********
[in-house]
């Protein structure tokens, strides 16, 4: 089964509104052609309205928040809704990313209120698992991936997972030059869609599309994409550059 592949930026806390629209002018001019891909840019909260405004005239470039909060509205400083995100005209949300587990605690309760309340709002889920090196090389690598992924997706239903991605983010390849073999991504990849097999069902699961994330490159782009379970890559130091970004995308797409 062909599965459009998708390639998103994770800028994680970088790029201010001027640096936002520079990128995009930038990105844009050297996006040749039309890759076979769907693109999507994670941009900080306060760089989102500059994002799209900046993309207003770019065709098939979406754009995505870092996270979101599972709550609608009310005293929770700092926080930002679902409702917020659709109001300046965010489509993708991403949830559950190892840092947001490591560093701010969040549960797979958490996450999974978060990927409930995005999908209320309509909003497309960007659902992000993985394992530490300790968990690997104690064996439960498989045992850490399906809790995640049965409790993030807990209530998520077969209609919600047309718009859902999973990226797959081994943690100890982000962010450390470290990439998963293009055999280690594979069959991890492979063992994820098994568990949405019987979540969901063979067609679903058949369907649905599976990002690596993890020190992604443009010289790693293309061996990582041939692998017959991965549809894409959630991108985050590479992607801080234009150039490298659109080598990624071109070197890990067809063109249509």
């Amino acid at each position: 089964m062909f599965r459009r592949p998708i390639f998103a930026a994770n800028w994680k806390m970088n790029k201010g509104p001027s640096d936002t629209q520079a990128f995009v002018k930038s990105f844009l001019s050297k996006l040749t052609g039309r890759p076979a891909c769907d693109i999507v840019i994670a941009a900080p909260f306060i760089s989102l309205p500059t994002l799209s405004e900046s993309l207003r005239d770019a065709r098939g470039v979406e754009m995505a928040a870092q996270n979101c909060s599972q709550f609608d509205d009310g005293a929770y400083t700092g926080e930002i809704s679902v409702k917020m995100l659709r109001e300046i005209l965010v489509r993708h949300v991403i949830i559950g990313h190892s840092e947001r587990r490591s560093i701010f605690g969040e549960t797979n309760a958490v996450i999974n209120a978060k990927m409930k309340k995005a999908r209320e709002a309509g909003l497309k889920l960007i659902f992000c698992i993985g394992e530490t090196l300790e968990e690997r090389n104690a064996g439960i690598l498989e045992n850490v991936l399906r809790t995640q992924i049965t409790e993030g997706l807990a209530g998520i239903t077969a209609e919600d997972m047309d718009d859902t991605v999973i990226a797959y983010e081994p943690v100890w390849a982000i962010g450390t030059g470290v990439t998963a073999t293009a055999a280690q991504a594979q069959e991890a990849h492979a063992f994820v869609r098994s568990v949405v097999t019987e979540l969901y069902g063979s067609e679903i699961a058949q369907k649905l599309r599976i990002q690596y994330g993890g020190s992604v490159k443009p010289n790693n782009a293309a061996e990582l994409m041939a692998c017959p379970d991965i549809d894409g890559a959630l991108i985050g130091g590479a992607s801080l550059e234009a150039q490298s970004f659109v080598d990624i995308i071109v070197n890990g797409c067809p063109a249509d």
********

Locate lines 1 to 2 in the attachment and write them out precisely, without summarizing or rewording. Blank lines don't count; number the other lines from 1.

[in-house]
């Protein structure tokens, strides 16, 4: 089964509104052609309205928040809704990313209120698992991936997972030059869609599309994409550059 592949930026806390629209002018001019891909840019909260405004005239470039909060509205400083995100005209949300587990605690309760309340709002889920090196090389690598992924997706239903991605983010390849073999991504990849097999069902699961994330490159782009379970890559130091970004995308797409 062909599965459009998708390639998103994770800028994680970088790029201010001027640096936002520079990128995009930038990105844009050297996006040749039309890759076979769907693109999507994670941009900080306060760089989102500059994002799209900046993309207003770019065709098939979406754009995505870092996270979101599972709550609608009310005293929770700092926080930002679902409702917020659709109001300046965010489509993708991403949830559950190892840092947001490591560093701010969040549960797979958490996450999974978060990927409930995005999908209320309509909003497309960007659902992000993985394992530490300790968990690997104690064996439960498989045992850490399906809790995640049965409790993030807990209530998520077969209609919600047309718009859902999973990226797959081994943690100890982000962010450390470290990439998963293009055999280690594979069959991890492979063992994820098994568990949405019987979540969901063979067609679903058949369907649905599976990002690596993890020190992604443009010289790693293309061996990582041939692998017959991965549809894409959630991108985050590479992607801080234009150039490298659109080598990624071109070197890990067809063109249509």